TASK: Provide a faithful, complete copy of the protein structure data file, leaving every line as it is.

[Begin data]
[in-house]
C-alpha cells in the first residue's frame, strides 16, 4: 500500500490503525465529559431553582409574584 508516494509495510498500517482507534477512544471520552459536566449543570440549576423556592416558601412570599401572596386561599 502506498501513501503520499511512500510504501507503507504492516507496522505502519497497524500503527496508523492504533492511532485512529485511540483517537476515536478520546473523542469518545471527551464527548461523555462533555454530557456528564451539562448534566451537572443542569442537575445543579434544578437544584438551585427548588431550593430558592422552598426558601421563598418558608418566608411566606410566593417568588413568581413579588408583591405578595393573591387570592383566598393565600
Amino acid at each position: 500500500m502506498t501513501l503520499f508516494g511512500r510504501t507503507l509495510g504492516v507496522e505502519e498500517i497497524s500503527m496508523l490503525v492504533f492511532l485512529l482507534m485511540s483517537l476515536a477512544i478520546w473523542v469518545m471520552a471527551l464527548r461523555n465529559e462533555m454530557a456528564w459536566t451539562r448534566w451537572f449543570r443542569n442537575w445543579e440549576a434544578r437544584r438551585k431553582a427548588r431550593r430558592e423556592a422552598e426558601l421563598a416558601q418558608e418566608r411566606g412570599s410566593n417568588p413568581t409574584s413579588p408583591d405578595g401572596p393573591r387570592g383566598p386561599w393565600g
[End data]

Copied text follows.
[in-house]
C-alpha cells in the first residue's frame, strides 16, 4: 500500500490503525465529559431553582409574584 508516494509495510498500517482507534477512544471520552459536566449543570440549576423556592416558601412570599401572596386561599 502506498501513501503520499511512500510504501507503507504492516507496522505502519497497524500503527496508523492504533492511532485512529485511540483517537476515536478520546473523542469518545471527551464527548461523555462533555454530557456528564451539562448534566451537572443542569442537575445543579434544578437544584438551585427548588431550593430558592422552598426558601421563598418558608418566608411566606410566593417568588413568581413579588408583591405578595393573591387570592383566598393565600
Amino acid at each position: 500500500m502506498t501513501l503520499f508516494g511512500r510504501t507503507l509495510g504492516v507496522e505502519e498500517i497497524s500503527m496508523l490503525v492504533f492511532l485512529l482507534m485511540s483517537l476515536a477512544i478520546w473523542v469518545m471520552a471527551l464527548r461523555n465529559e462533555m454530557a456528564w459536566t451539562r448534566w451537572f449543570r443542569n442537575w445543579e440549576a434544578r437544584r438551585k431553582a427548588r431550593r430558592e423556592a422552598e426558601l421563598a416558601q418558608e418566608r411566606g412570599s410566593n417568588p413568581t409574584s413579588p408583591d405578595g401572596p393573591r387570592g383566598p386561599w393565600g